By Ernesto Cavelier and José Elías Del Hierro
This article will review the antitrust and restrictive practices regulations in view of two recent decisions issued by the Superintendence of Industry and Commerce. Both cases serve to illustrate the conditions that require a filing and the powers enjoyed by the antitrust authority in Colombia, and provide an excellent outline of the type of decision likely to be issued in other cases. Moreover, the cases illustrate the wide range of discretion enjoyed by the antitrust authority, particularly since the decisions reached seemed to be contradictory. The first case approved a merger between the two largest brewers in the country. While the approval was granted, a good number of conditions were imposed on the parties to the transaction. The second case objected to the proposed merger of the two largest airlines in Colombia, on the basis of forceful but debatable arguments. The study of both cases will give the reader substantial information to understand the regulations that apply to a proposed merger and the likelihood of an approval.
In a recent newspaper article, the former Superintendent of Industry and Commerce explained his decisions saying that while they might have seemed contradictory, in both cases he was trying to benefit the public and the consumers. In the first case (the Beer Manufacturers Case) the approval was granted in view of the fact that one of the beer manufacturers would not survive without the integration; if that were the case, a monopoly would emerge, and there would be no easy legal recourse to break it afterwards. Therefore, the decision was to allow the two companies to integrate, while at the same time certain stringent conditions were put in place so as to allow other competitors to enter the market at a later time, whether they would be national or foreign companies.
In the Airlines Case, the Superintendent reached a decision using the same rationale, that is, what would be the best way to advance and serve the interests of the public and of the country in general. The common good was defined as the preservation of the competition for the benefit of the consumers, allowing the investors and their companies to continue in operation, carrying out their normal activities in the most effective manner. The former Superintendent notes that one of the airlines proposing the integration claimed to be in poor financial shape, having consistently lost market share, while the other was in much better shape, financial and otherwise, and had gained market share in the last years of operations. Therefore, the Superintendent concluded that the interests of the country and of the consumers would be better served by objecting to the integration, since in the event of failure of the least efficient airline, there would be several other airlines that would take its place, thus providing more efficiently and effectively the transportation service the country needs. On the contrary, if the decision had been to approve the integration, the Superintendent argued, a quasi-monopoly would have been created, generating the possibility of abuses of dominant position, and of the imposition of practices contrary to the interests of the consumers.1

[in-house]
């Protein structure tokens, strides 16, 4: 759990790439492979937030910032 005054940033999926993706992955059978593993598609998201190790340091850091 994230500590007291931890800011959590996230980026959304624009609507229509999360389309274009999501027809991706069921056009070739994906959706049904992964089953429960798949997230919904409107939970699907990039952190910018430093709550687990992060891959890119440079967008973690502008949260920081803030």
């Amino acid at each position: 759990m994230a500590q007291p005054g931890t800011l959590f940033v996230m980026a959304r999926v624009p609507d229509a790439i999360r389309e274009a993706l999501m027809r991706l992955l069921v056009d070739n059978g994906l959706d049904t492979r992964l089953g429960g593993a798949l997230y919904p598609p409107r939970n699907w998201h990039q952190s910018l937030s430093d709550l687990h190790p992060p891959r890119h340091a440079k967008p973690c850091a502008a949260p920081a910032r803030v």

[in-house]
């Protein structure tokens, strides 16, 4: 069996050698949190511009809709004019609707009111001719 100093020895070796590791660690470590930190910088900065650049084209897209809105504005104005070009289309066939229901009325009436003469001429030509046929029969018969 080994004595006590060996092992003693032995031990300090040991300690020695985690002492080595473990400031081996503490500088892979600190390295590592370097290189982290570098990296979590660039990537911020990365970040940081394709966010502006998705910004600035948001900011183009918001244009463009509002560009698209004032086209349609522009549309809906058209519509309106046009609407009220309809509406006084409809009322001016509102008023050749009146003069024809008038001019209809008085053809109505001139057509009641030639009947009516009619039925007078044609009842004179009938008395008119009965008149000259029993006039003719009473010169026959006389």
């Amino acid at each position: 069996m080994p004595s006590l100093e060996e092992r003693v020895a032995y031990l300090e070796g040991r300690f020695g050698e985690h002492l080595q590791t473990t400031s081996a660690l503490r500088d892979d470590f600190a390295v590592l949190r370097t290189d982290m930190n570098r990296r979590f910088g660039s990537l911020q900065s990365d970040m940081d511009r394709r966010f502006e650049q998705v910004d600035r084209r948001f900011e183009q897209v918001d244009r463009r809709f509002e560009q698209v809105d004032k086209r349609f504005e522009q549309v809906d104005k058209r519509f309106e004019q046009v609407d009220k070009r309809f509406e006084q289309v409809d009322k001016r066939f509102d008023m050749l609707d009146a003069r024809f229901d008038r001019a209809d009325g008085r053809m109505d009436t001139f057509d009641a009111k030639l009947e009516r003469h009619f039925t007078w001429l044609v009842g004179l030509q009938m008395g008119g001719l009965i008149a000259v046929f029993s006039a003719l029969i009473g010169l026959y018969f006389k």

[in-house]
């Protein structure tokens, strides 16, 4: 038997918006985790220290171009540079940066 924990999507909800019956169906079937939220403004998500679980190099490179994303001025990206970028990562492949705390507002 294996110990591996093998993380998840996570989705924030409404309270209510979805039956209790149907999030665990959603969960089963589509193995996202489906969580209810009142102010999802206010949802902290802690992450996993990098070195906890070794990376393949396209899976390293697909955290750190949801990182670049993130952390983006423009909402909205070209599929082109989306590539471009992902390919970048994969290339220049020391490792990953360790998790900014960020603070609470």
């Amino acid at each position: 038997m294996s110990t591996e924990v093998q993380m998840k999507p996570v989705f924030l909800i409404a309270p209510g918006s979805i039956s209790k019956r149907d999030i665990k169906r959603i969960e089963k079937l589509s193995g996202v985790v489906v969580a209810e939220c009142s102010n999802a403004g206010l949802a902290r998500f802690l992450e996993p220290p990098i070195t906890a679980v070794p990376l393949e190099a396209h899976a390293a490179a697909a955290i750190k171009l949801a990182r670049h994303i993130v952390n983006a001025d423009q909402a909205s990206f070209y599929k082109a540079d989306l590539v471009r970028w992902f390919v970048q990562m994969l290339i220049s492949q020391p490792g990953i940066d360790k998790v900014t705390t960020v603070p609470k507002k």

The regulating authority for the cases commented in this note, (hereinafter the Superintendency or the authority), is the Superintendence of Industry and Commerce (Superintendencia de Industria y Comercio); it is the main authority in charge of ensuring competition among commercial organisations in the country. It is also in charge of approving or objecting to any form of integration that may create unlawful restrictions to competition.
Other entities that have some functions related to mergers and acquisitions are the Superintendence of Banks (Superintendencia Bancaria), The Superintendence of Securities (Superintendencia de Valores), the Superintendence of Residential Public Services (Superintendencia de Servicios Públicos Domiciliarios), the Superintendence of the Social Economy (Superintendencia de la Economía Solidaria), The Air Authority Aeronáutica Civil, the Communications Regulatory Commission (Comisión de Regulación de Telecomunicaciones), the Television Regulatory Commission (Comisión de Regulación de Televisión), and the Energy and Gas Regulatory Commission (Comisión de Regulación de Energía y Gas).
The regulations applicable to filings and the administrative process they will follow will be shown in the footnotes.
The Beer Manufacturers Case
The beer industry in Colombia is highly concentrated. In fact, until a few years ago, it was all (with one notable exception) in the hands of one of the five or six powerful conglomerates that control most of the industrial production in the country. The main producer (identified here as Bavaria) was challenged by a company established by the largest manufacturer of soft drinks (Leona), that built a beer plant with the purpose of serving the national market. At around the same time, Bavaria started competing with Leona’s Group in the soft drinks market, including fruit juices (whether natural or artificial). Leona’s beer manufacturing operation did not reach the desired profitability levels and it offered the business for sale. Bavaria made a bid for part of the company, which was accepted. Subsequently, both parties requested the approval from the authorities in pursuance of the regulations. Those rules require the prior filing for approval, that is, no agreements or unconditional commitments should be entered by the parties to the transaction before filing.2
Transactions whereby two or more organizations intend to merge, consolidate, or integrate, as well as acquisitions, must be reported to the Superintendence of Industry and Commerce prior to the transaction. The reporting requirement applies to transactions involving commercial, industrial and services legal entities whose joint market share will be more than 25 per cent of the relevant market or when the joint value of the assets involved is higher than 50.000 Colombian monthly minimum salaries (about US$6 million). Given this low threshold, most of the transactions involving mergers or acquisitions must be reported.